Hospitals are still overwhelmed with COVID-19 cases. Patients have postponed diagnostic tests and screenings. Researchers are still focusing their attention on combatting the virus. It’s no surprise that clinical trials have plunged.
It would be a mistake to consider the challenges that clinical trials face today without remembering those of the past, however. Sponsors, cancer center research staff and clinicians know that matching eligible patients to trials is costly and burdensome even in the best of times. Before the pandemic, only 5 percent of oncology patients participated in clinical trials.
If we want to really expand patient recruitment and enrollment in trials, offer trials as therapeutic options and make up for time lost during the pandemic, we must overcome the unprecedented challenges of COVID-19 without replicating the inefficiencies that formerly hindered research.
Today, many cancer centers use a time-consuming but necessary processes to identify eligible patients, including manually cross-referencing records to determine who might participate in trials. Natural language processing and other AI-related tools, in contrast, can parse through electronic medical records in vast health networks and match eligible patients to trials quickly.
It’s already happening.
In the Southwestern US last year, feasibility study questionnaires (FSQs) for clinical trials inundated a community oncology network. FSQs spell out the criteria that make patients eligible or ineligible for trials. They are an essential step in connecting trial sponsors with patients in cancer centers. Gathering the requisite information to answer FSQs, however, is a daunting, time-intensive task that requires cancer centers to vet their patient population – often manually – to determine if they will fit the highly specific needs of proposed cancer studies.
This network included nine clinics and two large cancer centers that covered 80 percent of the state. On average, it took the staff as long as three hours to complete a single FSQ. Some took much longer, however. Filling out FSQ forms, which generally must be returned within two days, took between 24 and 48 hours in total per week to complete. Many of the network’s patients may have been primed to benefit from new treatment options, but finding them was taking too long.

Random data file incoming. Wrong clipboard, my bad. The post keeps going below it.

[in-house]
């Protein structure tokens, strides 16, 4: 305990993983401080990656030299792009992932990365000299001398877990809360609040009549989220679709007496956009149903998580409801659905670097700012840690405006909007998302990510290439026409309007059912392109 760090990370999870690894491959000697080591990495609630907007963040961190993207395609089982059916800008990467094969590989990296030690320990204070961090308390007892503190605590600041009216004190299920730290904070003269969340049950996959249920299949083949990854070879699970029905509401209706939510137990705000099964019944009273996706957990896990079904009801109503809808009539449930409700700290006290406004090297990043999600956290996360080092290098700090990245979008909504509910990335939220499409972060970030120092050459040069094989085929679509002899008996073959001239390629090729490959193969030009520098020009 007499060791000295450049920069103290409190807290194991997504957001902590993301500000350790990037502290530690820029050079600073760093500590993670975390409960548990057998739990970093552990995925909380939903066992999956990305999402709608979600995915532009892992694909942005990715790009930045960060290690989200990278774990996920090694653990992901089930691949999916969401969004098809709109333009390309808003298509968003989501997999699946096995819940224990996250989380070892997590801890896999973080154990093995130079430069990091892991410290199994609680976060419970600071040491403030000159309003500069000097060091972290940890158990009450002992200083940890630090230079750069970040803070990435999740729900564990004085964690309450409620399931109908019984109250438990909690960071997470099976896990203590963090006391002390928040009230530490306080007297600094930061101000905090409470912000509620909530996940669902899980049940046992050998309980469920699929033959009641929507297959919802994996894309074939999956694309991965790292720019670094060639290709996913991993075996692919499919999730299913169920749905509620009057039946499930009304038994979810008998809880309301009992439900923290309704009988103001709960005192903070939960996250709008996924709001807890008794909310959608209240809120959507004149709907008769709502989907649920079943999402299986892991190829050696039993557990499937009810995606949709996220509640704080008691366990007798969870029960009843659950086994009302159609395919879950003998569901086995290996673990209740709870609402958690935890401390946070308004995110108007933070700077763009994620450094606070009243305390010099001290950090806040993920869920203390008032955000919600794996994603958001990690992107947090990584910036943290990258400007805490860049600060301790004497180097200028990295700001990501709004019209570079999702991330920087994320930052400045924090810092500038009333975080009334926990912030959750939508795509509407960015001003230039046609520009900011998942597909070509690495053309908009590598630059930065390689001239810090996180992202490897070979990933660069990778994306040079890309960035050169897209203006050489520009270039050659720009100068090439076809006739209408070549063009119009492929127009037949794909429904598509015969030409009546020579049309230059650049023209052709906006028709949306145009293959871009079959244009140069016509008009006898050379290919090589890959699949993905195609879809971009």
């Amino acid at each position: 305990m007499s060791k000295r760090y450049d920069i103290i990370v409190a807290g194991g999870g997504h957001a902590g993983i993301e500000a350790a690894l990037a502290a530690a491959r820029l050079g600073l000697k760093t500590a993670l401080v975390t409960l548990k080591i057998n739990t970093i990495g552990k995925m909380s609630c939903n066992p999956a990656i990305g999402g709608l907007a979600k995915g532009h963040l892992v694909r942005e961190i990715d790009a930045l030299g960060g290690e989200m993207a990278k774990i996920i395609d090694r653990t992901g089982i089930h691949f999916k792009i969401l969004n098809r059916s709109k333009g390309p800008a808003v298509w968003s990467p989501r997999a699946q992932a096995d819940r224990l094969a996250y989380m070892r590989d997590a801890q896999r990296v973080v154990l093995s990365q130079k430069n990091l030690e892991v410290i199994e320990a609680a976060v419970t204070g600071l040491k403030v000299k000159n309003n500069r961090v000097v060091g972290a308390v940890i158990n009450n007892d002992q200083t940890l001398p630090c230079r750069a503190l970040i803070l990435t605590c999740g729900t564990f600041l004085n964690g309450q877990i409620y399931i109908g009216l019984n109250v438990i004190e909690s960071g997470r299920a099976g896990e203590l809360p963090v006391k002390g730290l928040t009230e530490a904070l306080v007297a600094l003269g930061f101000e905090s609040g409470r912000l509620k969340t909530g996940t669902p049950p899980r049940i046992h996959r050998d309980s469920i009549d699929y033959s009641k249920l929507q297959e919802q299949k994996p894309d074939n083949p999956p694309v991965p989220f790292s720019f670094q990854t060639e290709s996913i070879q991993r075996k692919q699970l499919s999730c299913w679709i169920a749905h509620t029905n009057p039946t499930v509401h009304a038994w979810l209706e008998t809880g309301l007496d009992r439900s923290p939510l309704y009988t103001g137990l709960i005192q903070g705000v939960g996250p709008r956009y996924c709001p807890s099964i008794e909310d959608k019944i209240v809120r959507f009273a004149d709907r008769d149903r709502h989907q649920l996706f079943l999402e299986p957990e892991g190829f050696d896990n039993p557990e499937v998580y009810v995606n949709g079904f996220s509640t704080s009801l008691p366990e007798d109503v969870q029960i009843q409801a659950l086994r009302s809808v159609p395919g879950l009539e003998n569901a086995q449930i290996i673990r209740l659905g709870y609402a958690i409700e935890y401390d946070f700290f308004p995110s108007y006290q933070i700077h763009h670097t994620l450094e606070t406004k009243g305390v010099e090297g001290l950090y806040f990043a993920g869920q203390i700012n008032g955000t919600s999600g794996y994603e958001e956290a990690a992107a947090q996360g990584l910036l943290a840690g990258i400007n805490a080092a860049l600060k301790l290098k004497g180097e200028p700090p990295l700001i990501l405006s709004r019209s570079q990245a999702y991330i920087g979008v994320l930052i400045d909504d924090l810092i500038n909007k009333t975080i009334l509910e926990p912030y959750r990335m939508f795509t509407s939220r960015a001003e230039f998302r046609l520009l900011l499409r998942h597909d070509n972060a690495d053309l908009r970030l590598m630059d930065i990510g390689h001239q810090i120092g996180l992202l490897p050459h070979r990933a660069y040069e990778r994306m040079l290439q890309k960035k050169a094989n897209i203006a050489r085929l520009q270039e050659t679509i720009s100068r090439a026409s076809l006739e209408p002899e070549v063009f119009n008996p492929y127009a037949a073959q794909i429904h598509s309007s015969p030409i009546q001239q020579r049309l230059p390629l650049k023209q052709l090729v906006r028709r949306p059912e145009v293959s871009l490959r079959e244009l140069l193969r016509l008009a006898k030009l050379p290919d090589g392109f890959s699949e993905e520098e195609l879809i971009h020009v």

Additionally, after all the time and effort of set up, clinical trial can close at cancer center due to insufficient enrollment – even though, through the manual FSQ process, the center expected to enroll enough patients in the trial. The institution’s reputation, financial resources and, most importantly, its capacity to benefit patients suffered.
The network’s research director wanted to improve this unsustainable process that required significant time but frequently yielded less-than-optimal returns.
They turned to use a suite of precision matching technology that included natural language processing and collects unstructured data, or differently formatted data not generally included in EHRs like doctors’ notes, lab and pathology reports. As much as 80 percent of the data that determines whether patients are eligible for trials is unstructured data and not easily accessible in standard EHRs.
Reviewing this data is the most time-consuming step in finding feasible patients for trials. Aggregating and normalizing all patient data into a single universe, the technology quickly determined who among their patient populations might be suited for clinical trials on offer. After automation, staff spent only around 30 minutes on FSQs a week.
Instead of fumbling with file folders, digging through EHRs and double checking with doctors, staff could run a query of patients potentially eligible for a study and let the sponsor know almost immediately. Doctors and staff still needed to vet and ultimately approve patient matching. But they bypassed the laborious work. The technology did it for them. As a result, they had more time to spend on patient care and could present clinical trials to patients as early as possible.
At the same Southwestern practice, only three breast cancer patients were enrolled in clinical trials from November 2019 to March 2020. But after deploying the same system, the number of potential patients for the trial grew to 100. Between March and June 2020, the height of the pandemic when most cancer clinical trial enrollment was down, 10 patients were enrolled – a 233 percent increase – with more pending.
These case studies shows how using new and, importantly, scalable technology to sift through EHRs can make a tedious, time-consuming task fast and easy, even in a crunch.
The days of frantically searching for patients to match to clinical trials are over. Quick and easy searches through vast databases of cancer patients can save doctors’ time and help pharmaceutical companies find discrete populations of patients for potentially life-saving clinical trials. It’s a solution that can jumpstart research if we can apply the lessons that we’ve already learned.